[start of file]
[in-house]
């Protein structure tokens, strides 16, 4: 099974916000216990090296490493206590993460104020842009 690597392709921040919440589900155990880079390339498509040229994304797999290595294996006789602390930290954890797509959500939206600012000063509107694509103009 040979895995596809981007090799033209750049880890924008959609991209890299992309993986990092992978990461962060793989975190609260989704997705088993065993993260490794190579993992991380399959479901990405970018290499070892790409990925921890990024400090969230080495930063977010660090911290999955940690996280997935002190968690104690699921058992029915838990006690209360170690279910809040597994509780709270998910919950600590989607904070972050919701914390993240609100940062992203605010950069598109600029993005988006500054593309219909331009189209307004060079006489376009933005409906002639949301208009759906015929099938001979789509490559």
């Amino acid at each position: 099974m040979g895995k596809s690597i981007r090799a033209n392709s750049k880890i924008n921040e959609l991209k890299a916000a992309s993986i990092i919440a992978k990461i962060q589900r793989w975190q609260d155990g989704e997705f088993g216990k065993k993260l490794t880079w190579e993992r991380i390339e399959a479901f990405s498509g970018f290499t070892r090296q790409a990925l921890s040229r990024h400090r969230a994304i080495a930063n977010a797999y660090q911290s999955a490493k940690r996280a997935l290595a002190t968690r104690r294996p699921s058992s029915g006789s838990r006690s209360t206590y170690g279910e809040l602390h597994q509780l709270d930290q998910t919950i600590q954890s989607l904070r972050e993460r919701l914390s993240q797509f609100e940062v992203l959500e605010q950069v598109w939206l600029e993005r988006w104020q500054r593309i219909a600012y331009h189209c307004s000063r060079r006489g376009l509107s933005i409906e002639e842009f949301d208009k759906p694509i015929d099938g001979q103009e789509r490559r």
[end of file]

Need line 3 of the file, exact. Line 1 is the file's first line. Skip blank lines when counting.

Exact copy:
């Amino acid at each position: 099974m040979g895995k596809s690597i981007r090799a033209n392709s750049k880890i924008n921040e959609l991209k890299a916000a992309s993986i990092i919440a992978k990461i962060q589900r793989w975190q609260d155990g989704e997705f088993g216990k065993k993260l490794t880079w190579e993992r991380i390339e399959a479901f990405s498509g970018f290499t070892r090296q790409a990925l921890s040229r990024h400090r969230a994304i080495a930063n977010a797999y660090q911290s999955a490493k940690r996280a997935l290595a002190t968690r104690r294996p699921s058992s029915g006789s838990r006690s209360t206590y170690g279910e809040l602390h597994q509780l709270d930290q998910t919950i600590q954890s989607l904070r972050e993460r919701l914390s993240q797509f609100e940062v992203l959500e605010q950069v598109w939206l600029e993005r988006w104020q500054r593309i219909a600012y331009h189209c307004s000063r060079r006489g376009l509107s933005i409906e002639e842009f949301d208009k759906p694509i015929d099938g001979q103009e789509r490559r």